We came from Anakie to Theresa Creek Dam outside Clermont, another cheap stop, $10 a night with hot showers and composting toilets.  We spent yesterday doing the washing and distributing the ATO refund (Tax Refund) that arrived on Monday.  Although we still have the dreaded Ipswich properties we are now “flush” with all other niggling debts. As there is no connectivity or phone reception beside the dam all of this was done in Clermont. we then spent the rest of the day happily birdwatching and chatting about how to manage our lives in future.  Too good.

A couple of pics I liked follow this…

Water or sky?  Theresa Creek Dam.

Feeding time – Theresa Creek Dam

These pesky critters while destroying the Norfolk pine also dropped dirt onto our stuff – at Glenda’s – Anakie.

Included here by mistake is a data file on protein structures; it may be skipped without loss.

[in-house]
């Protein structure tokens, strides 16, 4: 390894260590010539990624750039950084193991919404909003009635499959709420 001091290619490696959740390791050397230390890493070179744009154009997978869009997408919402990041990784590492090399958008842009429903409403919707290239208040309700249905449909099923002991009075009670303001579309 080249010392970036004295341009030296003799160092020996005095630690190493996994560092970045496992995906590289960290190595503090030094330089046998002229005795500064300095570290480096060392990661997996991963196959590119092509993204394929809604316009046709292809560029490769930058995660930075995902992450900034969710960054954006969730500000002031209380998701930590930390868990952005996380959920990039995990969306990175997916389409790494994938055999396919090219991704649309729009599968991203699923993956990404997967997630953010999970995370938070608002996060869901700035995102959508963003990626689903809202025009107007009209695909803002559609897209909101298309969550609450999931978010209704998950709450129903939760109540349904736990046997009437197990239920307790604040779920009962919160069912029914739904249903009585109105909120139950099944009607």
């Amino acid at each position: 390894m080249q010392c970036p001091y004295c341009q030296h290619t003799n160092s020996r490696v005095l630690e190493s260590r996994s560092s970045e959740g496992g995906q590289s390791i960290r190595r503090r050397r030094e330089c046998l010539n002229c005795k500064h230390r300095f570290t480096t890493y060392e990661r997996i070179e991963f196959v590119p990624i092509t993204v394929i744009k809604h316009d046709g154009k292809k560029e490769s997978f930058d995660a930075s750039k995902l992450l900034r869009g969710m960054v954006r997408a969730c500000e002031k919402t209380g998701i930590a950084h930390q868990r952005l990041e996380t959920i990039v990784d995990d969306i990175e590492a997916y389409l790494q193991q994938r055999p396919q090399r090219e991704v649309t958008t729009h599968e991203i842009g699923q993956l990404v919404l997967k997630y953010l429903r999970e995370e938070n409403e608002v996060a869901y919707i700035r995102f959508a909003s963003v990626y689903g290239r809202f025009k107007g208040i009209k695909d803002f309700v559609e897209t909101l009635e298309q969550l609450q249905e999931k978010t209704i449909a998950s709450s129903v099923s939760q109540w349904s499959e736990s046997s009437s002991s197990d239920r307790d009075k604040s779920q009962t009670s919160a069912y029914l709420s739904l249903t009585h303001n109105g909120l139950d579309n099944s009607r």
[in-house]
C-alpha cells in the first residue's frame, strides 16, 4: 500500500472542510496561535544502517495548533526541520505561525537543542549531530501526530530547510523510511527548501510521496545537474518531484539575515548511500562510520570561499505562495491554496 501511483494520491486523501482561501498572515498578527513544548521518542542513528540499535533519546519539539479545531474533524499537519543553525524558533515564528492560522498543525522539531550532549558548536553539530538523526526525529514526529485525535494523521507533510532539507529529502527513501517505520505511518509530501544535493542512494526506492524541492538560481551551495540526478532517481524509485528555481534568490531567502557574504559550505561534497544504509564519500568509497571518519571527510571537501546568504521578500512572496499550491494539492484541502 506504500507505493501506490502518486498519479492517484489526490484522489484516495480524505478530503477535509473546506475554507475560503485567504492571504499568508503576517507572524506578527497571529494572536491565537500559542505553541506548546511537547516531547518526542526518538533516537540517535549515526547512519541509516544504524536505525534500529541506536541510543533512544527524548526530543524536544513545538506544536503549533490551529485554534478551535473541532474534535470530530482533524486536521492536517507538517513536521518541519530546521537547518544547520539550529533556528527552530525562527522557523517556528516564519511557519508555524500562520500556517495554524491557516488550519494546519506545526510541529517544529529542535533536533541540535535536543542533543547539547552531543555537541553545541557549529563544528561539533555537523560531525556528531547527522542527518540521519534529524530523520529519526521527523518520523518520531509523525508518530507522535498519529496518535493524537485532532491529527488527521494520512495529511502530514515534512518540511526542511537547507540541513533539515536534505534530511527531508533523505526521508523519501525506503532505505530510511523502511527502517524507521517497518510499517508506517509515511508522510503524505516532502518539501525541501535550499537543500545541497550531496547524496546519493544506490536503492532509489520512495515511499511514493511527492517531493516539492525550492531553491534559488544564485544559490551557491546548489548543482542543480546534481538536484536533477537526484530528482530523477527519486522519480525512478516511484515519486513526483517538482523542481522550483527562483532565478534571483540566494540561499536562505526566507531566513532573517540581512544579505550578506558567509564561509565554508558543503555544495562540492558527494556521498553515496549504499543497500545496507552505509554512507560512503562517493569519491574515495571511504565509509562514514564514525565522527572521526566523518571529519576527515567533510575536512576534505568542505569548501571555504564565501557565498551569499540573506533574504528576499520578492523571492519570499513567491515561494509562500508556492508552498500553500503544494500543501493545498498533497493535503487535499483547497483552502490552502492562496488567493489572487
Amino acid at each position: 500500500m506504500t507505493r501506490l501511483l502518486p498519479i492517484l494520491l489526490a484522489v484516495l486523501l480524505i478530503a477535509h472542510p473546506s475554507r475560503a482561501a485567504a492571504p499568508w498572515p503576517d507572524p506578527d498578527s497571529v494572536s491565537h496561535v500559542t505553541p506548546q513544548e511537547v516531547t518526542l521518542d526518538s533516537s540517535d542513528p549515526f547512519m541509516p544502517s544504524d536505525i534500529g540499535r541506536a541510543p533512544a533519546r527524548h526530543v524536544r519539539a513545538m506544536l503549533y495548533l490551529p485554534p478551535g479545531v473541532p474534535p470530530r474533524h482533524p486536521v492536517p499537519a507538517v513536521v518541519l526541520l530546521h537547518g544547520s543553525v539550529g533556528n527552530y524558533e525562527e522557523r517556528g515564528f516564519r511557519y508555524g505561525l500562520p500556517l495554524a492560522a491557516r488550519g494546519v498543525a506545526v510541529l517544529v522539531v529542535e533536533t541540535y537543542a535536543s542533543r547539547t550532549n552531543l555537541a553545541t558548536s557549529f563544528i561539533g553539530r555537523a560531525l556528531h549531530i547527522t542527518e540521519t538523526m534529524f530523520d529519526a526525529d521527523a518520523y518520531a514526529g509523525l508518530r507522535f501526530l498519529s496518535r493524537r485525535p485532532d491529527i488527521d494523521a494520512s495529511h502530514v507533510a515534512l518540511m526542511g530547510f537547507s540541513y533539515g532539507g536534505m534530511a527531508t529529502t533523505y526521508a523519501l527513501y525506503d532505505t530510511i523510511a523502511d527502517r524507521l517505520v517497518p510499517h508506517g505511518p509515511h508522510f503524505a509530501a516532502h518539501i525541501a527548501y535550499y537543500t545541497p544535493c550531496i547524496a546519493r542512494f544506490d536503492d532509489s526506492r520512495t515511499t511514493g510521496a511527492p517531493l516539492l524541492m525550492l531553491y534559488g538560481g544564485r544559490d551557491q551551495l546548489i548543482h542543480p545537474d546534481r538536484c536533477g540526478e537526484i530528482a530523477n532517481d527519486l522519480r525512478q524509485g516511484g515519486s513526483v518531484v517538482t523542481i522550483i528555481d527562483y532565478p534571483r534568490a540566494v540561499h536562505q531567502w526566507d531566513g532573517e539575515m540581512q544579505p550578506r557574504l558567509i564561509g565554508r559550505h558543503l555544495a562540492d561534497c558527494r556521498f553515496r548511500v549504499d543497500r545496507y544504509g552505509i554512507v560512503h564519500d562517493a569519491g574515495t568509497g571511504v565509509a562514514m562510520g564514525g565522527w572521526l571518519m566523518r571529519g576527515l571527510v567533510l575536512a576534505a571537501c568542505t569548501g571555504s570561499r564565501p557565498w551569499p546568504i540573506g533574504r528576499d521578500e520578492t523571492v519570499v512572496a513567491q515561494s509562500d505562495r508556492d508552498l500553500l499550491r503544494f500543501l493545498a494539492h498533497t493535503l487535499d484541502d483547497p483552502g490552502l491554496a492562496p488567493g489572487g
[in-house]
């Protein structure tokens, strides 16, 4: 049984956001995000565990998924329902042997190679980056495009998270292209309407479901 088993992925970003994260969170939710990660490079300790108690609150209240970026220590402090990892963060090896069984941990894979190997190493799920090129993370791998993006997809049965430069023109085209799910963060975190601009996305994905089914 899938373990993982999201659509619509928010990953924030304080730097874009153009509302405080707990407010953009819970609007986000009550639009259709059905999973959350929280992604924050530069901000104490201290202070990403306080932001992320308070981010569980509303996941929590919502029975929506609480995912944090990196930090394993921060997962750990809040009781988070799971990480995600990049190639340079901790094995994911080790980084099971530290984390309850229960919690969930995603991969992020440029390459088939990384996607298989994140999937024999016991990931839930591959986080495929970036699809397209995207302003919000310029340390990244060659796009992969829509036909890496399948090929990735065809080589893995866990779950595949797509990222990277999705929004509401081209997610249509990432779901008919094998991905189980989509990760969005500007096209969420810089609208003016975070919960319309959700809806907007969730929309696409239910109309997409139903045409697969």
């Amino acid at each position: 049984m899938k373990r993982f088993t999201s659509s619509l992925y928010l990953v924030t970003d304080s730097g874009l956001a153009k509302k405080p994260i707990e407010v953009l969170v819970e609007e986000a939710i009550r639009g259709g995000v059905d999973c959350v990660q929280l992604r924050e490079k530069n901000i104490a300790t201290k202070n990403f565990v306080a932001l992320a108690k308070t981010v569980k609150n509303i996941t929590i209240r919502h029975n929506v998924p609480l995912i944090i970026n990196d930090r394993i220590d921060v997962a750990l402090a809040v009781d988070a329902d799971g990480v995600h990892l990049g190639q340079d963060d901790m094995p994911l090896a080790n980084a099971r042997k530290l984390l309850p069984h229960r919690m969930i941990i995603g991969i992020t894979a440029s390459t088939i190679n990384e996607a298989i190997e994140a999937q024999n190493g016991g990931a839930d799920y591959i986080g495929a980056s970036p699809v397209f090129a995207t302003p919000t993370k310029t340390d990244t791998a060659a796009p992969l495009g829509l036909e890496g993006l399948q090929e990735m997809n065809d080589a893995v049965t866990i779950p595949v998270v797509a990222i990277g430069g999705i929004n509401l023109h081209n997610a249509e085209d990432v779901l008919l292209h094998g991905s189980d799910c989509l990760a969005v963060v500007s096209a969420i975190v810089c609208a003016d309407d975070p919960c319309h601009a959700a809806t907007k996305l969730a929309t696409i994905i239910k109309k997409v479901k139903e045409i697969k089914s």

The following link is to the picasa album with more pictures… you know me I can’t help myself but didn’t want to overload you!  I have annotated and this post will give you bacckground.




About retrocentricaussie

We are a pair of ageing 'gypsies' who find junk and sell antiques, especially objects from the art nouveau/art deco years and old and well-loved tools. We also occasionally buy antiques as well!! We haunt clearance sales, garage sales, charity shops and sometimes dumps. Lately we have even been to a 'proper' auction. The thrill is in the chase for good stuff at prices we can afford and still sell the items on at a profit sufficient to support us. We recycle what other people don't want anymore, we find new homes for nice things. We sell at markets and antique fairs, swap meets and wherever else we can find. Our clientele are mostly ordinary people who want something they can afford that will enhance their quality of life. We are especially pleased when generation Y buy from us. It suggests that appreciation of quality and good design is still part of our modern aesthetic.